What is unity? I’ve had occasion to ask myself that a lot recently. When we pray for Christian unity, are we thinking that unity means we all agree, that we share the same opinions? Or does it mean that we can disagree with respect about the nonessentials knowing that we share the same foundation as beloved children of God? I don’t want to get political on us, but I continually hear one party complaining that the other is being so divisive and, if they win the election, the country will magically return to unity. How does that work? Does that mean suddenly all the followers of the other party have changed their opinions? I find that as we near the election, I get more and more concerned that our political divisiveness will become irreparable and that we will have lost hope in those things that bind us together as a nation. But, our political unity isn’t what this blog is all about.
We all probably remember that camp meeting song that goes “We are one in the Spirit; we are one in the Lord…and they’ll know we are Christians by our love.” Easy to sing, not always so easy to live. This week, the Primates of the 38 Anglican Provinces have been meeting in Canterbury. This meeting is fraught with challenges because of the widely divided opinions held by some of the leaders in the Anglican Communion. For some, the questions at hand are not negotiable; they are part of the very foundation of their beliefs. Such strongly held convictions make unity a challenge, for sure. Archbishop of Canterbury Justin Welby has asked for prayer as they gather. In an article from Episcopal News Service (ENS), Welby commented:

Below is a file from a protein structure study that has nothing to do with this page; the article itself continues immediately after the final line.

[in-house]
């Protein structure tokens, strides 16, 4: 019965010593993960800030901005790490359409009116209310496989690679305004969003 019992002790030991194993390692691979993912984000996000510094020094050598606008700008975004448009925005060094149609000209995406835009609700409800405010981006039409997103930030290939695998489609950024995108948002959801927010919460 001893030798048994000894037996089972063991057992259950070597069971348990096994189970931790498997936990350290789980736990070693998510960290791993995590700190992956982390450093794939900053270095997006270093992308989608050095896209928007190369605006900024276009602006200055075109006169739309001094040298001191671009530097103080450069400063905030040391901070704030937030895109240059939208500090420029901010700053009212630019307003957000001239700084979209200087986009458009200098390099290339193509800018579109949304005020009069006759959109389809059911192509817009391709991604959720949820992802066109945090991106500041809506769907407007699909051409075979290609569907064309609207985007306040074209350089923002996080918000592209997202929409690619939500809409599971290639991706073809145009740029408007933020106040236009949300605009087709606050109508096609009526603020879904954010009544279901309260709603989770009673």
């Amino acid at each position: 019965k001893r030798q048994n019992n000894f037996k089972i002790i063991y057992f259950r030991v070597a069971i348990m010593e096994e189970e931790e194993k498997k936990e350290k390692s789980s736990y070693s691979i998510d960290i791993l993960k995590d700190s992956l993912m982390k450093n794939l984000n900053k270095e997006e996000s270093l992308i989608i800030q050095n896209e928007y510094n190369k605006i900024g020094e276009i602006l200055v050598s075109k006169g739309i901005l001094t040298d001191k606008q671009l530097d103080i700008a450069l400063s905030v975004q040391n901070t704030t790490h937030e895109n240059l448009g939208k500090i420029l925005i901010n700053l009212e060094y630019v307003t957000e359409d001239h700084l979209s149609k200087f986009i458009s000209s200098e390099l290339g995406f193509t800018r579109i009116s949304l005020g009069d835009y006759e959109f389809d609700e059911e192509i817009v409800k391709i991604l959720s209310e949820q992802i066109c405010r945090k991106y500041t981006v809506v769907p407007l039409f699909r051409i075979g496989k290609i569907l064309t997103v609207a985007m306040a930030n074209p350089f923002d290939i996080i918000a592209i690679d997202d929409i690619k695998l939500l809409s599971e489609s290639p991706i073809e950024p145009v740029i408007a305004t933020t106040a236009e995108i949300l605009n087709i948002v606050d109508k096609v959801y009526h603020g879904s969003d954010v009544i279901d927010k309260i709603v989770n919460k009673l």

As we approach the Primates Meeting we need to recognize that we’re going to be dealing with some very, very difficult issues – within the life of the Anglican Communion but also hugely difficult issues that are affecting the whole church of Christ and our whole world.
What I would ask people to pray for more than anything else is wisdom and love. That the love of Christ for each of us, for each of us who are sinners, each of us who fail, will so overwhelm us that we are able to love each other as we should. And wisdom that we may know the call and purpose of God and in love and wisdom serve his world in the way he calls us to.
A group of young adults from the Community of St Anselm which was launched at Lambeth Palace last year will be praying each day at Canterbury Cathedral as the discussions take place among the Primates. These 17 young Christians have experienced a similar challenge to unity as they have worked and worshiped together. “As a community we had nothing in common at the start of this year except the unrelenting desire to be shaped into the likeness of Christ, by the Holy Spirit, to the glory of the Father,” reported the Rev. Anders Litzell, Prior of the community. “So we have experienced on a small but personal scale the pain of division and disagreement. But we have also found real unity through the monastic virtues of humility under authority, mutual obedience, shared life and service to Christ in the face of the poor.”